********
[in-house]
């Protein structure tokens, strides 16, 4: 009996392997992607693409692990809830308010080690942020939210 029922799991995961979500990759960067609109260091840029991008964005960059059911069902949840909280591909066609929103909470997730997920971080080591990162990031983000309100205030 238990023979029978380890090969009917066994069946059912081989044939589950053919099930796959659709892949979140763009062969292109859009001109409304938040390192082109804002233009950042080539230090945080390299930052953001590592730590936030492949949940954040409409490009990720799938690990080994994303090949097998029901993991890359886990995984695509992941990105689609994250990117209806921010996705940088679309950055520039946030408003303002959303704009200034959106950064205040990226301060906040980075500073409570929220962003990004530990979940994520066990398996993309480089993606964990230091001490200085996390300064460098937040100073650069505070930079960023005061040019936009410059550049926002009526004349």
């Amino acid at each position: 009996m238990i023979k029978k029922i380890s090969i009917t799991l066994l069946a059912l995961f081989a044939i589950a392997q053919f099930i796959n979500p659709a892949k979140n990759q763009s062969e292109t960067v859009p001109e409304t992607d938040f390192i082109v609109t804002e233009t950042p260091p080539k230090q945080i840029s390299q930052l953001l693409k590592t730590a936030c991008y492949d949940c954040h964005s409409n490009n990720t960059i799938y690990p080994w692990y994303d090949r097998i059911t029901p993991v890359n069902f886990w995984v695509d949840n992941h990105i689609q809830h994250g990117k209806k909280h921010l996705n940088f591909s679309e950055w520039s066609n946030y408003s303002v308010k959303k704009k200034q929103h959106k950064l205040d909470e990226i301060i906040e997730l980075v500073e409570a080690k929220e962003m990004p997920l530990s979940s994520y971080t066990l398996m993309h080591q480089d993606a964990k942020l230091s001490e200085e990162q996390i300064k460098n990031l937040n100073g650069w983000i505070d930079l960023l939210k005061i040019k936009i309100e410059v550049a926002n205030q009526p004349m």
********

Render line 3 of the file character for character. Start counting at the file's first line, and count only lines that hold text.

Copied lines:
């Amino acid at each position: 009996m238990i023979k029978k029922i380890s090969i009917t799991l066994l069946a059912l995961f081989a044939i589950a392997q053919f099930i796959n979500p659709a892949k979140n990759q763009s062969e292109t960067v859009p001109e409304t992607d938040f390192i082109v609109t804002e233009t950042p260091p080539k230090q945080i840029s390299q930052l953001l693409k590592t730590a936030c991008y492949d949940c954040h964005s409409n490009n990720t960059i799938y690990p080994w692990y994303d090949r097998i059911t029901p993991v890359n069902f886990w995984v695509d949840n992941h990105i689609q809830h994250g990117k209806k909280h921010l996705n940088f591909s679309e950055w520039s066609n946030y408003s303002v308010k959303k704009k200034q929103h959106k950064l205040d909470e990226i301060i906040e997730l980075v500073e409570a080690k929220e962003m990004p997920l530990s979940s994520y971080t066990l398996m993309h080591q480089d993606a964990k942020l230091s001490e200085e990162q996390i300064k460098n990031l937040n100073g650069w983000i505070d930079l960023l939210k005061i040019k936009i309100e410059v550049a926002n205030q009526p004349m």